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Links 1 through 10 of 287 by Amy Gahran tagged search

Every day, I run into stories that might as well include these promotional bullet points:Please go to Google to find the web site of the company I mentioned in this article.Please go to Google to that report cited in this article.

...etc.

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"Did you know that Google is doing deals with carriers to provide their on-deck search? It is true that there are financial agreements between search engines (not just Google) and both mobile phone carrier companies (ex: T-Mobile, Verizon, etc.) and handset manufacturers (ex: Samsung , LG, iPhone, etc.) The search engine agrees to provide a search engine for the default web home page included on the phone. These are generally branded with the name & logo of the search engine, so most people would think that they provide the same results as if they were searching from Google.com or Google.com/m but THEY DON’T. While the results appear to be based on the existing algorithm, searches performed from these start-pages will give different results that appear to preference content from the carrier or handset manufacturer."

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"mobile browsers. First of all, they tend to use the same search engine on their mobile device as they use on their PC. Even though there are 234 million wireless subscribers in the U.S., only 10% use mobile search (which is still 23 million people). Adoption rates of mobile browsing are much higher in Europe. Finally, mobile searchers are goal-oriented: they want to get the info and get out. They don’t tend to browse or surf.

A few general practices for optimizing your site are:

* Keep your content brief
* Use brief, custom titles
* For mobile stats, check out MMetrics.com
* Mobile sites need to be as simple as possible to ensure compatibility among all mobile browser software."

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"First out of the gate with enhancements this week was Chomp.com. The company has been around since 2009, but is now offering a detailed search on both its website and App. Not to be outdone, Appolicious has now announced two new websites: AndroidApps.com and yap.appolicious.com.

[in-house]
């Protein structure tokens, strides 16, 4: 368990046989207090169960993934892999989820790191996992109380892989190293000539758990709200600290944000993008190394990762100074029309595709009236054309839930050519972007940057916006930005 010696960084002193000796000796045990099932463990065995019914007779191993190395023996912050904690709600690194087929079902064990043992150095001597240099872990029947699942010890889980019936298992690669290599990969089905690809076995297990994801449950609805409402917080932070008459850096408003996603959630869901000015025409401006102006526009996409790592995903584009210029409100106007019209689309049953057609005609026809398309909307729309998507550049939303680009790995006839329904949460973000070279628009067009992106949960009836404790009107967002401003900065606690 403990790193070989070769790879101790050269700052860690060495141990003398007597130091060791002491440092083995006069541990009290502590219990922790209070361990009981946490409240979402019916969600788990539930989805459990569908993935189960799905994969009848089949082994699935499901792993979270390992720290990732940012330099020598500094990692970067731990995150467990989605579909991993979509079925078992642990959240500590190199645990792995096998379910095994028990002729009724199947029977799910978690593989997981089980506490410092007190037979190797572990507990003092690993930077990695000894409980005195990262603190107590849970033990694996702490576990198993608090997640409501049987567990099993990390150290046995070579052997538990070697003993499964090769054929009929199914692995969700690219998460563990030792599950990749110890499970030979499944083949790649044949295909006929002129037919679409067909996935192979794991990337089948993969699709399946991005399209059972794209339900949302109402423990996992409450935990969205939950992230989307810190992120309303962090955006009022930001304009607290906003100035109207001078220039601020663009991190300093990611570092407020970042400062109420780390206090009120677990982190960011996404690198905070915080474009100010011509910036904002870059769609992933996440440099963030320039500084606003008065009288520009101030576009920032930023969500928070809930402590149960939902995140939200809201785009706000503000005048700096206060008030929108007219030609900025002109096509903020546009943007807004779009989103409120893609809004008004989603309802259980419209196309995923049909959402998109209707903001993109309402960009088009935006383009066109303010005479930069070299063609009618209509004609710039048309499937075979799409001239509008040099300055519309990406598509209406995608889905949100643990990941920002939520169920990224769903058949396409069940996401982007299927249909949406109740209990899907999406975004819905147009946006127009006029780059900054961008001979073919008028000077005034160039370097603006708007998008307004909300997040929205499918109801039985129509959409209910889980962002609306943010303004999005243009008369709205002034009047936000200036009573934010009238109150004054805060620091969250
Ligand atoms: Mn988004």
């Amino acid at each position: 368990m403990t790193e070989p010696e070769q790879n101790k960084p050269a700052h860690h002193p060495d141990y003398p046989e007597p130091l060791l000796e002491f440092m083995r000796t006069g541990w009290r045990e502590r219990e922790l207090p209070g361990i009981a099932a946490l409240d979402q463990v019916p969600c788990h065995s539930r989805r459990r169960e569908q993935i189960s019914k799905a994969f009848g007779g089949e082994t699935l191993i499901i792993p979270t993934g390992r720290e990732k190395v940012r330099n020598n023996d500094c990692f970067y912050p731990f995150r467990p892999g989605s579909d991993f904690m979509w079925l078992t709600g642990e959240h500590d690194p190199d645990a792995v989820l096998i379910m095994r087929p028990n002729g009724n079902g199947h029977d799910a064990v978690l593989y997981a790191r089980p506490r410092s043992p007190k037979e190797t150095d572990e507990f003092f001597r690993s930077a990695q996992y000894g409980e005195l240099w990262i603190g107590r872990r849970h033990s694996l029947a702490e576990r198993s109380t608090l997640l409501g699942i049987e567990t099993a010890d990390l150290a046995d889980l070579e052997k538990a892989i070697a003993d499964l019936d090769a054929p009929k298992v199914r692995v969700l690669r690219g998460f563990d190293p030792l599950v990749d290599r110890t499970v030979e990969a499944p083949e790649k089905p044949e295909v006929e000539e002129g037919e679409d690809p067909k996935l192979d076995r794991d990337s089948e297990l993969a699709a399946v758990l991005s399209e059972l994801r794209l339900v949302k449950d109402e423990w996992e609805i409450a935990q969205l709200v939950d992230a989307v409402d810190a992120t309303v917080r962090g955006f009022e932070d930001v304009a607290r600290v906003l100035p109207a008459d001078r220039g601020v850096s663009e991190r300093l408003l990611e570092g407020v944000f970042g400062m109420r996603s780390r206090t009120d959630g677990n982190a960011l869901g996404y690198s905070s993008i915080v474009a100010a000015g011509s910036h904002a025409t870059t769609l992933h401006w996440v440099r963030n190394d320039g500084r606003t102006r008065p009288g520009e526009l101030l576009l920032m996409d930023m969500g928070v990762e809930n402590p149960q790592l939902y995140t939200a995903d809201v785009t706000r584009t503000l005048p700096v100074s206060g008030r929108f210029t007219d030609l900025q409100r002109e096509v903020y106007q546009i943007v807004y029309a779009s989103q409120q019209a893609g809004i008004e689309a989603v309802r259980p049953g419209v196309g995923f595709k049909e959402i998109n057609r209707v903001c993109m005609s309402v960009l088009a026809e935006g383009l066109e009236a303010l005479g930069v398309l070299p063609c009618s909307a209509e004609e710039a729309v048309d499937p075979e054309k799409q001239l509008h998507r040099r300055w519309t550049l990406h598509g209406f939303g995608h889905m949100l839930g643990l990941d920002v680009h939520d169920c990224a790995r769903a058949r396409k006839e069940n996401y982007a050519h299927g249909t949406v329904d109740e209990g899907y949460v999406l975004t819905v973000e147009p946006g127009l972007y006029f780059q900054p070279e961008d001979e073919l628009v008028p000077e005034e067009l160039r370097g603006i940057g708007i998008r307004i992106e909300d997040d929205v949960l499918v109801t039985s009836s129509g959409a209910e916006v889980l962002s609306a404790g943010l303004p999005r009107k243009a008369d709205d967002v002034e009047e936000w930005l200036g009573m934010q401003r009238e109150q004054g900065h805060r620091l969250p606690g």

While this market continues to heat up, it seems that both Chomp.com and Appolicious have distinct differences. The most obvious difference is that Appolicious has Yahoo’s marketing behind it, with the company having done a deal in April with the search giant that now has visitors to a number of Yahoo! properties seeing Appolicious content.

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"On Thursday, San Ramon saw a big breaking news story, of a 24-year-old menacing police outside a 7-11. They shot and killed him, after a standoff. Take a look at the coverage and you can see that the Contra Costa Times’ story has more depth, background and nuance. Patch’s story is straightforward, but lacking in those same qualities. That quick comparison may be typical for how a newspaper responds to the big, breaking story — one of unusual suburban daily drama — as compared to AOL’s user-gen start-up.

"As curious, type “San Ramon shooting” into Google, and on both web and news search, Patch comes up first. In addition, Patch’s story elicited nine comments by late Thursday evening; Contra Costa’s none.

"A small sample, but therein may lay this emerging tale of newspaper vs. Patch competition. The story quality is one thing; the ability to SEO and draw community comment may be another. That’s an emerging gulf worth paying attention to."

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Great 2009 Where 2.0 presentation. Really nails a bunch of things that bug me about Local search.

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"As promised, Google.com, the big page, the heart of the whole operation, looks different today. The company announced this a while ago. Instead of a plain white background, there is a fancy art photography background and you can also customize it with pictures of your own. Personally I hate this. I’m going to look for a photograph of plain whiteness so it can go back to how it used to look."

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Starting Wednesday, searching Google.com for iPhone and Android apps--from your iPhone or Android phone--will likely yield a mobile app as its result. The trick, it seems, is to enter the magic word, "download," before the name of the app you seek.
The resulting link and surround context, like a star rating and number of user reviews, isn't a direct download URL per se. More accurately, tapping the Google result opens the app's corresponding product page in the Android Market or in the iPhone's App Store.
Google isn't promising that app searches will work for every Android or iPhone title, but its uber-engine should populate results for popular and highly rated apps. The one remaining question we have is why someone would intentionally favor Google.com as an app resource rather than the phone's built-in storefront, particularly if the Web search leads to that marketplace anyhow.

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Good basic starting point. Intended for commercial sites, but applies to organization sites & other projects.

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